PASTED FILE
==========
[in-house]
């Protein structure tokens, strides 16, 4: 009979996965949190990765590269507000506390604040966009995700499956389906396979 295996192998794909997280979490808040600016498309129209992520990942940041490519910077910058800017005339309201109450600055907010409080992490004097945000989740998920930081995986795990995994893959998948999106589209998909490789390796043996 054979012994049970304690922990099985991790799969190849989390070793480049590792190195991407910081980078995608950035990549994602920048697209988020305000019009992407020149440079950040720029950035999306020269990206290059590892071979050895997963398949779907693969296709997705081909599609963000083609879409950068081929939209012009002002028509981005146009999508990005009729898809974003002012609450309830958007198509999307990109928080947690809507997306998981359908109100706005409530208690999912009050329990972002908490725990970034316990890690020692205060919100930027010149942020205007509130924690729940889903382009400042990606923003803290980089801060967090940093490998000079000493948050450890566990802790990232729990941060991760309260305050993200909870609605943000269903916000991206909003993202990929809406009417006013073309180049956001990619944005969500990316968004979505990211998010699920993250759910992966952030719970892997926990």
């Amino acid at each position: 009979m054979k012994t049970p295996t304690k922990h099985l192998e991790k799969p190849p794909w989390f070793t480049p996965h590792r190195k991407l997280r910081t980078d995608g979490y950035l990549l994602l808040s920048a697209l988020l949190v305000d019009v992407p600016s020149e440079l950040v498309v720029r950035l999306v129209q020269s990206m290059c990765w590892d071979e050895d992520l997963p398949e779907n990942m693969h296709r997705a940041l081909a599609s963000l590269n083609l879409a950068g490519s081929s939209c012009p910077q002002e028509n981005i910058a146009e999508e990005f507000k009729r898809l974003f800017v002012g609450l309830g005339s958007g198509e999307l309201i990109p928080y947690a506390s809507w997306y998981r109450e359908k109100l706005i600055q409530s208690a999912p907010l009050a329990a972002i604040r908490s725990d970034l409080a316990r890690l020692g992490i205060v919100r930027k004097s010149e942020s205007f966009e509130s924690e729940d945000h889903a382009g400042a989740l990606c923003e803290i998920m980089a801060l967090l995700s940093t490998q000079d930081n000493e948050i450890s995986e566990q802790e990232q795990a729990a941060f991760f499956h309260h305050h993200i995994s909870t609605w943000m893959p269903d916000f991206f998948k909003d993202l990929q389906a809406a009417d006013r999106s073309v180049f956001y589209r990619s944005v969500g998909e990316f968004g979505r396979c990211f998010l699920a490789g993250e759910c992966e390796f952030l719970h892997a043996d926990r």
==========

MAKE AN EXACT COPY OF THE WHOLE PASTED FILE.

[in-house]
């Protein structure tokens, strides 16, 4: 009979996965949190990765590269507000506390604040966009995700499956389906396979 295996192998794909997280979490808040600016498309129209992520990942940041490519910077910058800017005339309201109450600055907010409080992490004097945000989740998920930081995986795990995994893959998948999106589209998909490789390796043996 054979012994049970304690922990099985991790799969190849989390070793480049590792190195991407910081980078995608950035990549994602920048697209988020305000019009992407020149440079950040720029950035999306020269990206290059590892071979050895997963398949779907693969296709997705081909599609963000083609879409950068081929939209012009002002028509981005146009999508990005009729898809974003002012609450309830958007198509999307990109928080947690809507997306998981359908109100706005409530208690999912009050329990972002908490725990970034316990890690020692205060919100930027010149942020205007509130924690729940889903382009400042990606923003803290980089801060967090940093490998000079000493948050450890566990802790990232729990941060991760309260305050993200909870609605943000269903916000991206909003993202990929809406009417006013073309180049956001990619944005969500990316968004979505990211998010699920993250759910992966952030719970892997926990």
């Amino acid at each position: 009979m054979k012994t049970p295996t304690k922990h099985l192998e991790k799969p190849p794909w989390f070793t480049p996965h590792r190195k991407l997280r910081t980078d995608g979490y950035l990549l994602l808040s920048a697209l988020l949190v305000d019009v992407p600016s020149e440079l950040v498309v720029r950035l999306v129209q020269s990206m290059c990765w590892d071979e050895d992520l997963p398949e779907n990942m693969h296709r997705a940041l081909a599609s963000l590269n083609l879409a950068g490519s081929s939209c012009p910077q002002e028509n981005i910058a146009e999508e990005f507000k009729r898809l974003f800017v002012g609450l309830g005339s958007g198509e999307l309201i990109p928080y947690a506390s809507w997306y998981r109450e359908k109100l706005i600055q409530s208690a999912p907010l009050a329990a972002i604040r908490s725990d970034l409080a316990r890690l020692g992490i205060v919100r930027k004097s010149e942020s205007f966009e509130s924690e729940d945000h889903a382009g400042a989740l990606c923003e803290i998920m980089a801060l967090l995700s940093t490998q000079d930081n000493e948050i450890s995986e566990q802790e990232q795990a729990a941060f991760f499956h309260h305050h993200i995994s909870t609605w943000m893959p269903d916000f991206f998948k909003d993202l990929q389906a809406a009417d006013r999106s073309v180049f956001y589209r990619s944005v969500g998909e990316f968004g979505r396979c990211f998010l699920a490789g993250e759910c992966e390796f952030l719970h892997a043996d926990r």